2

March

Surviving Sunday: Packers News, Notes and Links for the Football Deprived

Surviving Sundays with no Packers Football

Surviving Sundays with no Packers Foo

The WWE Network debuted on Monday and my wife immediately began filling out divorce papers.

I try to limit my classic wrestling viewing to the television in our room before bed or my iPad if I have a free minute or two in the living room. With WWE Network, I can now literally watch old (and new) wrestling whenever I want. On my phone, in the car, at church, during family dinners, or waiting to check out at the grocery story. Thousands of hours of wrestling footage is at my fingertips.

There is no way my wife is going to be able to deal with me watching wrestling when we’re supposed to be having a serious conversation about buying a new house or finding a good school for our kid.

While I’m reliving classic moments like this, my wife will be packing up her things and relocating as far away from me as possible.

I wonder if the NFL would ever give something like the WWE Network a try? On the surface, it makes sense that they would. But if you really think about it, you realize how silly the league would be to abandon the golden goose it currently has with its traditional television package.

In 2013, the WWE made about $168 million from its television deal. That’s a great deal for the networks that air WWE programming like Monday Night Raw and SmackDown, and not all that great of a deal for WWE.

Ninety-percent of WWE viewers watch shows like Raw and SmackDown live or less than a day after airing. That’s on par with professional sports like football or basketball. The majority of WWE viewership is also under 34 years old and ethnically diverse, two key components that prominent advertisers are looking for. Networks are also looking for more “DVR-proof” programming, or shows that are watched live instead of recorded and watched days or weeks later.

So why doesn’t the WWE have a more lucrative TV deal? Because it’s professional wrestling, duh! Nobody — especially fancy schmancy television executives and big corporate advertisers — has ever taken professional wrestling seriously. Sure, they might back-handedly acknowledge its solid track record of reliable TV ratings and a dedicated and loyal fanbase, but they’re not going to back it up with dollars.

12

March

Will John Kuhn Return to the Packers?

John Kuhn

My hunch is the Packers bring FB John Kuhn back in 2013.

Most of the offseason focus on Packers roster cuts has focused on Jermichael Finley and A.J. Hawk. Both of those players elicit strong reactions from Packers fans.

Mention Finley on a sports-talk radio show and the phones lines light up. Drop Hawk’s name in a blog post and the comments section gets heated in a hurry.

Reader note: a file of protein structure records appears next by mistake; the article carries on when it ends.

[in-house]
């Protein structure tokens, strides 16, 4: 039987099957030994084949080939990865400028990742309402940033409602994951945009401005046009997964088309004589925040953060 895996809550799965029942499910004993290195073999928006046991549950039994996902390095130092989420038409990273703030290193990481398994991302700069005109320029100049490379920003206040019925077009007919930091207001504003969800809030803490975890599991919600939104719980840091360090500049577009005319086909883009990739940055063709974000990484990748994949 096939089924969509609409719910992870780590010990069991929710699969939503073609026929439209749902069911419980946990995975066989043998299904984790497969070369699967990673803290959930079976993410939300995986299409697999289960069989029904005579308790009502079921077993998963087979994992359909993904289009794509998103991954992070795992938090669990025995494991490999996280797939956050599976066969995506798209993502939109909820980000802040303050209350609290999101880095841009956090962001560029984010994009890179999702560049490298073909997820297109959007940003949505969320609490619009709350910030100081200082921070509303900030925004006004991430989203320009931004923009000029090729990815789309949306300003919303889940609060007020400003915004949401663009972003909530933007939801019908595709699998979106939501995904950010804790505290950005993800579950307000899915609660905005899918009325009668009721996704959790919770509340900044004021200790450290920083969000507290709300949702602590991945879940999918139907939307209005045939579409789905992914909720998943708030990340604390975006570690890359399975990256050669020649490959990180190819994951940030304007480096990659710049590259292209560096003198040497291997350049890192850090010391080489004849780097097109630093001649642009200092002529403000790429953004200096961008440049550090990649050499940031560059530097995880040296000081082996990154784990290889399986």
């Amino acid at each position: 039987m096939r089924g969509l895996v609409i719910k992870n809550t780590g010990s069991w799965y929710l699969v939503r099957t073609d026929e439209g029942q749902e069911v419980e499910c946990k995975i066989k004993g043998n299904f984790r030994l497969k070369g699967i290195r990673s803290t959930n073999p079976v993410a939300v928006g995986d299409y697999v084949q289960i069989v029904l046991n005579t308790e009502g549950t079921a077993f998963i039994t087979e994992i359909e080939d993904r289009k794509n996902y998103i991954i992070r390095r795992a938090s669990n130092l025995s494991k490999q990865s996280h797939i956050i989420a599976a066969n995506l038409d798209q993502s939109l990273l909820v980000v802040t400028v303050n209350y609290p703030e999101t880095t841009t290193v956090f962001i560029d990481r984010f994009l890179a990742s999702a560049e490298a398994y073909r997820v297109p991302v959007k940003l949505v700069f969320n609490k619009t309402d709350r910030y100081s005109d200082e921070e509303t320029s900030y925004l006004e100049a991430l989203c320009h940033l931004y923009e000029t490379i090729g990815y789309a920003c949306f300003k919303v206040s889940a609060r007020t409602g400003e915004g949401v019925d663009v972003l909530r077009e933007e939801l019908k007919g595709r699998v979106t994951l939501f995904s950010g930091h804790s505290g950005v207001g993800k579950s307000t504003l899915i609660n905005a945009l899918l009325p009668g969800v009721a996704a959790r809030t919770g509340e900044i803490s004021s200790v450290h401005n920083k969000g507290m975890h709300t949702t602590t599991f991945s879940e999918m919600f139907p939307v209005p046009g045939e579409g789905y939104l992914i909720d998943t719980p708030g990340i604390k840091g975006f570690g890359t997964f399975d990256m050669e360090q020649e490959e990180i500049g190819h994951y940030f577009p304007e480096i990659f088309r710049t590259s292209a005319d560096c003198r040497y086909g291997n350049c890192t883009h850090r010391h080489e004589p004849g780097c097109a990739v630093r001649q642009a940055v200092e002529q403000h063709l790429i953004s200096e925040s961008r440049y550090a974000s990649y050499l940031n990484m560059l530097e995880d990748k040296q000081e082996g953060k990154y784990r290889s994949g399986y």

John Kuhn doesn’t move the needle like Finley or Hawk. Most Packers fans like Kuhn. They view Kuhn as an underdog who got where he is through toughness and hard work. They also like yelling “Kuuuuuuuhn!” whenever he touches the ball.

As well-liked as the fullback from Shippensburg University in Pennsylvania is, however, there’s a chance his days in Green Bay could be over.

Kuhn is set to make $2.6 million in 2013. That’s a lot of money to pay a back in a passing offense who isn’t much of a threat to run, pick up short-yardage first downs or turn checkdown passes into big gains.

Kuhn played 39.2 percent of the Packers offensive snaps in 2012. Pro Football Focus gave him an overall grade of 4.3 for the season, ranking him 12th among all fullbacks  (out of 25 that were graded)..

His blocking grade of 4.4 ranked him 16th and his running grade of -1.1 ranked 23rd.

Do those numbers merrit a $2.6 million salary? Probably not, but my hunch is Kuhn will be back unless the Packers could really use that extra $2.6 million to get the Aaron Rodgers and Clay Matthews contract extensions out of the way sooner rather than later.

I doubt Thompson is going to do much in free agency besides maybe a signing or two for depth. Thompson probably won’t need Kuhn’s cap space to sign free agents.

I also have a hunch that the Packers will head into 2013 with Evan Dietrich-Smith at center and Marshall Newhouse at left tackle. Either that or Dietrich-Smith at center, Bryan Bulaga at left tackle and Don Barclay at right tackle. Whichever combination happens to be the one, Mike McCarthy and Aaron Rodgers are going to want a pass-blocking back who knows where to be and can get the job done.

30

May